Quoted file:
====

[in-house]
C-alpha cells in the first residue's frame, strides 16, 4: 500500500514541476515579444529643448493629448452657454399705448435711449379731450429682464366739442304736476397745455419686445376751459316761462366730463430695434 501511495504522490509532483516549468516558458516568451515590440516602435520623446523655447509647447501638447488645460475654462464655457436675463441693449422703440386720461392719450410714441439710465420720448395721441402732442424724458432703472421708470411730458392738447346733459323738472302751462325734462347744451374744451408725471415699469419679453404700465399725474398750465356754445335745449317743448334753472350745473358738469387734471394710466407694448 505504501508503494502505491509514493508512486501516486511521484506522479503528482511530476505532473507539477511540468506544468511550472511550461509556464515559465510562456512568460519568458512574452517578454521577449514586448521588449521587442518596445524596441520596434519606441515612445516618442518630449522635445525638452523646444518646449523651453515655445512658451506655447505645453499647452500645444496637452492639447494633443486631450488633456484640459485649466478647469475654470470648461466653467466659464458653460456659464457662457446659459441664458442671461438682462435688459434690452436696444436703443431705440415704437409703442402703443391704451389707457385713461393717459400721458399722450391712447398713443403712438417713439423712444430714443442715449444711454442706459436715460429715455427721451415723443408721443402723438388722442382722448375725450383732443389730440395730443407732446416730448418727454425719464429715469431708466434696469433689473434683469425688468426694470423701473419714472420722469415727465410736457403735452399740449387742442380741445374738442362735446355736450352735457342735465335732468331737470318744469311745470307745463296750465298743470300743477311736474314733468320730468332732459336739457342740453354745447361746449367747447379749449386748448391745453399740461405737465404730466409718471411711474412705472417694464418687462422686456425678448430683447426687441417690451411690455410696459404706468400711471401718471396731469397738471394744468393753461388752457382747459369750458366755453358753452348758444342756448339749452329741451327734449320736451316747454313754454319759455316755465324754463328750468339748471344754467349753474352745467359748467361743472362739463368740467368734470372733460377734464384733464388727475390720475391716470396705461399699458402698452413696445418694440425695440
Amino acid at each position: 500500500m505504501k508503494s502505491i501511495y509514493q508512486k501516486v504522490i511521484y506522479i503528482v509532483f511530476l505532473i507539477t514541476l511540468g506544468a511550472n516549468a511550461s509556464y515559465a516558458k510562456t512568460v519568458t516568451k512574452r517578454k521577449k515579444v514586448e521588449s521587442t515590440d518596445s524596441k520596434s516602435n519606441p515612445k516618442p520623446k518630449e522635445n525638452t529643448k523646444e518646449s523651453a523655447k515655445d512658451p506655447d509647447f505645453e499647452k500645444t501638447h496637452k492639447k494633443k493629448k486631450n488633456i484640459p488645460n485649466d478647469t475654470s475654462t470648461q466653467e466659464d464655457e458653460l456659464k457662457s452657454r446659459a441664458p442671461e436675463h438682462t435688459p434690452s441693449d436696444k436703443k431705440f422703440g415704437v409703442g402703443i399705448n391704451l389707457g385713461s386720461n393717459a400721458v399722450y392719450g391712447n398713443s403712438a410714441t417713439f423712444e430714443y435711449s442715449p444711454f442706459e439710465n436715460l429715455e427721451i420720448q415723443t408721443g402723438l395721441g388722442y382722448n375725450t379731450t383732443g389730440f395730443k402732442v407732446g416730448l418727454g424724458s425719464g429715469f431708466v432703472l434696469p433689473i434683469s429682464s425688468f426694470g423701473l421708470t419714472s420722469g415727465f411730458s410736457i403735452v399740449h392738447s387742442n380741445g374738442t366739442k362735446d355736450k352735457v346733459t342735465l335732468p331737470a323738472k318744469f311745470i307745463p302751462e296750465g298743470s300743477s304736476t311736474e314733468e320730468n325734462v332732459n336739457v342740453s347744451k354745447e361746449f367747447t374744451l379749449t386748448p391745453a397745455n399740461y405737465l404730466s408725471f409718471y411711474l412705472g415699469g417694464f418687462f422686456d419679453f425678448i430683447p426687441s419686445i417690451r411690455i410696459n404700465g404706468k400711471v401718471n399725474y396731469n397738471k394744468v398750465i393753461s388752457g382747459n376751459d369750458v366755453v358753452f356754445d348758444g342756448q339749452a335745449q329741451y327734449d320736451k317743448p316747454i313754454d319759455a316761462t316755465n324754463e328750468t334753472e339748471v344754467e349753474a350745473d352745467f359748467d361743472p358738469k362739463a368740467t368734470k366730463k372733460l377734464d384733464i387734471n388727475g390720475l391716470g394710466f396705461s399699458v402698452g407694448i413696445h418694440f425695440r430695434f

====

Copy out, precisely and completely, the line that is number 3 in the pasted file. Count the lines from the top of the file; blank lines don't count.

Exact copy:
Amino acid at each position: 500500500m505504501k508503494s502505491i501511495y509514493q508512486k501516486v504522490i511521484y506522479i503528482v509532483f511530476l505532473i507539477t514541476l511540468g506544468a511550472n516549468a511550461s509556464y515559465a516558458k510562456t512568460v519568458t516568451k512574452r517578454k521577449k515579444v514586448e521588449s521587442t515590440d518596445s524596441k520596434s516602435n519606441p515612445k516618442p520623446k518630449e522635445n525638452t529643448k523646444e518646449s523651453a523655447k515655445d512658451p506655447d509647447f505645453e499647452k500645444t501638447h496637452k492639447k494633443k493629448k486631450n488633456i484640459p488645460n485649466d478647469t475654470s475654462t470648461q466653467e466659464d464655457e458653460l456659464k457662457s452657454r446659459a441664458p442671461e436675463h438682462t435688459p434690452s441693449d436696444k436703443k431705440f422703440g415704437v409703442g402703443i399705448n391704451l389707457g385713461s386720461n393717459a400721458v399722450y392719450g391712447n398713443s403712438a410714441t417713439f423712444e430714443y435711449s442715449p444711454f442706459e439710465n436715460l429715455e427721451i420720448q415723443t408721443g402723438l395721441g388722442y382722448n375725450t379731450t383732443g389730440f395730443k402732442v407732446g416730448l418727454g424724458s425719464g429715469f431708466v432703472l434696469p433689473i434683469s429682464s425688468f426694470g423701473l421708470t419714472s420722469g415727465f411730458s410736457i403735452v399740449h392738447s387742442n380741445g374738442t366739442k362735446d355736450k352735457v346733459t342735465l335732468p331737470a323738472k318744469f311745470i307745463p302751462e296750465g298743470s300743477s304736476t311736474e314733468e320730468n325734462v332732459n336739457v342740453s347744451k354745447e361746449f367747447t374744451l379749449t386748448p391745453a397745455n399740461y405737465l404730466s408725471f409718471y411711474l412705472g415699469g417694464f418687462f422686456d419679453f425678448i430683447p426687441s419686445i417690451r411690455i410696459n404700465g404706468k400711471v401718471n399725474y396731469n397738471k394744468v398750465i393753461s388752457g382747459n376751459d369750458v366755453v358753452f356754445d348758444g342756448q339749452a335745449q329741451y327734449d320736451k317743448p316747454i313754454d319759455a316761462t316755465n324754463e328750468t334753472e339748471v344754467e349753474a350745473d352745467f359748467d361743472p358738469k362739463a368740467t368734470k366730463k372733460l377734464d384733464i387734471n388727475g390720475l391716470g394710466f396705461s399699458v402698452g407694448i413696445h418694440f425695440r430695434f